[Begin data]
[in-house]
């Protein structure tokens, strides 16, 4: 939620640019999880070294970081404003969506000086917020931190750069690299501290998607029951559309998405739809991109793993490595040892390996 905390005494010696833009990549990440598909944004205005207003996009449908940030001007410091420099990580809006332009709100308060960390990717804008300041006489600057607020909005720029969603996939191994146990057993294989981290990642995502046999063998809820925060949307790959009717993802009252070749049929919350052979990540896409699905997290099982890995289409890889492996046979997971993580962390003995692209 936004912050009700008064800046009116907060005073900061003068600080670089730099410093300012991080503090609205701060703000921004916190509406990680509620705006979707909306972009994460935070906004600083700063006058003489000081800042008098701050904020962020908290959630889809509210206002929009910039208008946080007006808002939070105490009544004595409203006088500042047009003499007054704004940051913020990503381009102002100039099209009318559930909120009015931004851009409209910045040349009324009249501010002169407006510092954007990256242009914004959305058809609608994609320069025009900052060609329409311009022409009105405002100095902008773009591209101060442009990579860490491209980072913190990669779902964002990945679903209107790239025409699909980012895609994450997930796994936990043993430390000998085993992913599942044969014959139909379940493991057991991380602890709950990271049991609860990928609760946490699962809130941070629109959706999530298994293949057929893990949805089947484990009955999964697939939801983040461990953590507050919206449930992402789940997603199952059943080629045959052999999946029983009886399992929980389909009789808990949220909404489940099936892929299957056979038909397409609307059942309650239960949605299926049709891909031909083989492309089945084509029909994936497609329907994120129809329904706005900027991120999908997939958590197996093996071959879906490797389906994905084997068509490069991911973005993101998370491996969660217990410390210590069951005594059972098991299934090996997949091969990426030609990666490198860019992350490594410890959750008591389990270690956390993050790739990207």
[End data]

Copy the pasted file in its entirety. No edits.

[in-house]
């Protein structure tokens, strides 16, 4: 939620640019999880070294970081404003969506000086917020931190750069690299501290998607029951559309998405739809991109793993490595040892390996 905390005494010696833009990549990440598909944004205005207003996009449908940030001007410091420099990580809006332009709100308060960390990717804008300041006489600057607020909005720029969603996939191994146990057993294989981290990642995502046999063998809820925060949307790959009717993802009252070749049929919350052979990540896409699905997290099982890995289409890889492996046979997971993580962390003995692209 936004912050009700008064800046009116907060005073900061003068600080670089730099410093300012991080503090609205701060703000921004916190509406990680509620705006979707909306972009994460935070906004600083700063006058003489000081800042008098701050904020962020908290959630889809509210206002929009910039208008946080007006808002939070105490009544004595409203006088500042047009003499007054704004940051913020990503381009102002100039099209009318559930909120009015931004851009409209910045040349009324009249501010002169407006510092954007990256242009914004959305058809609608994609320069025009900052060609329409311009022409009105405002100095902008773009591209101060442009990579860490491209980072913190990669779902964002990945679903209107790239025409699909980012895609994450997930796994936990043993430390000998085993992913599942044969014959139909379940493991057991991380602890709950990271049991609860990928609760946490699962809130941070629109959706999530298994293949057929893990949805089947484990009955999964697939939801983040461990953590507050919206449930992402789940997603199952059943080629045959052999999946029983009886399992929980389909009789808990949220909404489940099936892929299957056979038909397409609307059942309650239960949605299926049709891909031909083989492309089945084509029909994936497609329907994120129809329904706005900027991120999908997939958590197996093996071959879906490797389906994905084997068509490069991911973005993101998370491996969660217990410390210590069951005594059972098991299934090996997949091969990426030609990666490198860019992350490594410890959750008591389990270690956390993050790739990207």